Like so many of her competitors, Rana is highly self-critical at the keyboard, though perhaps less so than when she was younger. She has also been careful to cultivate a well-rounded life that begins with her family and a small group of loyal friends.

She and her sister both love art. Beatrice Rana is particularly enamored of the paintings of Caravaggio, because of the Italian master’s use of light. Four years ago, when she attended the PianoTexas institute at TCU, she visited the Kimbell Art Museum in Fort Worth to see her first Caravaggio painting in person, the famous The Cardsharps.

“I was shocked by this Caravaggio that was there,” she remembered. “I stayed like a half an hour. Looking at a real Caravaggio is very different than an art book. There is a reproduction, but not nearly the same power.”

Hockey and the Montreal Canadiens were also loves at first sight. A few years ago on a visit to the Canadian city, she broke her finger in a car door the day before she was to make her first recording. She consoled herself at the hockey game.

“It was amazingly beautiful. It was super good,” she said. “I didn’t know anything about it, but I found it much more interesting than football, what you consider soccer. So slow, this soccer. Ice hockey is faster, so much action for 20 minutes, then there is a break, then sweets and cakes, which is wonderful.”

Two years ago she left her family behind in Italy to study with renowned teacher and Cliburn juror Arie Vardi at a conservatory in Hannover, Germany. That presented a new challenge.

“The most difficult thing about staying away from home at Hannover is that there is very many crazy people,” she said. “They think just of music and don’t think of life. This is very, very bad. How can we play music if we don’t know life?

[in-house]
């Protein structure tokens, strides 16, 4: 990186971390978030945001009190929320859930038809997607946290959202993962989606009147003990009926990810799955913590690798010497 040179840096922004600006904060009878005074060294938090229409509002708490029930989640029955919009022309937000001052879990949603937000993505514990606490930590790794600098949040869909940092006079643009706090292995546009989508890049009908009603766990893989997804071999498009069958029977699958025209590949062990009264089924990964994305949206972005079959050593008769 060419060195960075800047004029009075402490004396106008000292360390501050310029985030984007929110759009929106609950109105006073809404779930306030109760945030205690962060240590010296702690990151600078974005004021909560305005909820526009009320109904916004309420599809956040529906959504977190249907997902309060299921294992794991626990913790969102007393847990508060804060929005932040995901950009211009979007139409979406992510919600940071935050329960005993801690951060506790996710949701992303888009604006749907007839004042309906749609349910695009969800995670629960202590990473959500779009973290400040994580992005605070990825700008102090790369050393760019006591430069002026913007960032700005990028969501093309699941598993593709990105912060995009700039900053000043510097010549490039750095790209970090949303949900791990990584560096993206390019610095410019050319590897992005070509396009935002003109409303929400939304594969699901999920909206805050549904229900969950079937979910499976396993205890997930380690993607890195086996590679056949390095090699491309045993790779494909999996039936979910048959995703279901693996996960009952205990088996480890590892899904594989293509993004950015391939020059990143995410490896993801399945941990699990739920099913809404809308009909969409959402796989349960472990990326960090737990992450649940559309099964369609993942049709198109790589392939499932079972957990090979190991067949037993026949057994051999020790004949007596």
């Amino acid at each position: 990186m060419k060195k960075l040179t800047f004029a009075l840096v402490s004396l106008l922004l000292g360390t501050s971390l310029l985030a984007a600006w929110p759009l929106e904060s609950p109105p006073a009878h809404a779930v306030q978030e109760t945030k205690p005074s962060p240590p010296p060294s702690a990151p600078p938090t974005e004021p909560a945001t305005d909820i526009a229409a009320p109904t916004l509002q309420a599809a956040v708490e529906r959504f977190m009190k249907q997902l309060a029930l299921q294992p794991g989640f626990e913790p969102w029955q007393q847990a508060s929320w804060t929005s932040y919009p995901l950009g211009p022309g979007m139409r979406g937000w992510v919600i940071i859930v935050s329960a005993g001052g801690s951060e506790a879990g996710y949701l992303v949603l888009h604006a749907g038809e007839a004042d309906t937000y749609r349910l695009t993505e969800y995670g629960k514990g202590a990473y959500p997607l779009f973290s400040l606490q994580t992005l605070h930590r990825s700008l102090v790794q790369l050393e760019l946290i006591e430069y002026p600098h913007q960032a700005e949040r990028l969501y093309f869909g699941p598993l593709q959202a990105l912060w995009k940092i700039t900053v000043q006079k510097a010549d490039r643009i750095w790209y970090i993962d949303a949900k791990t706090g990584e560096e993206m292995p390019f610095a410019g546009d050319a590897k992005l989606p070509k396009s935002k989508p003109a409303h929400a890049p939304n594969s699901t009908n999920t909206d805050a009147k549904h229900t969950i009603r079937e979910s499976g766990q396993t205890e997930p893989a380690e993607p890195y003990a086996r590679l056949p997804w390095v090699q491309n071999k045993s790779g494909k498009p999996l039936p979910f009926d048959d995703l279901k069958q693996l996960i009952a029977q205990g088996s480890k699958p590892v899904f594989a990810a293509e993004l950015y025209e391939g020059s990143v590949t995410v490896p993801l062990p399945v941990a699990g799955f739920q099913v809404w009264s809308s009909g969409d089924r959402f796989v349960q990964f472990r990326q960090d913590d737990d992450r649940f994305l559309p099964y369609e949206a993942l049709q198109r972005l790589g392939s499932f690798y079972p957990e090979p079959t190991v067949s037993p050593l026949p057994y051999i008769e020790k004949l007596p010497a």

“There is this atmosphere in the school where people come in at 7 in the morning and they don’t go out until midnight,” she said. “These two weeks I have been focused on the piano, but usually it’s not like that. I have a social life. Even with the move to Germany, I speak to my family every day. We talk about concerts, and musical ideas, and food and sports, about everything.”

More tests in that regard likely loom. After winning the Montreal Piano Competition two years ago (then headed by current Cliburn President and CEO Jacques Marquis), Rana has been increasingly celebrated internationally, particularly in Canada. She is already represented by Paris-based Solea Artist Management, and, according to the website, has an engagement to play in Milan on June 12, three days after the Cliburn.

A Cliburn medal would multiply the adulation and demands exponentially. She is the first to play a concerto in the final round tonight.

Rana sounds as if she has been preparing, the happy prodigy working to keep perspective.

“When you win a competition, the real competition starts,” she said. “You have to demonstrate your value at every concert. Actually, I want that every concert be better than the other one because this is what I want to do with my life.

“Like I’ve said many times, I don’t want to go to competitions for the sake of competing,” Rana said. “Competitions can bring you concerts. That’s what I want to do, concerts. I like to be onstage and talk to people with music. Nothing more.”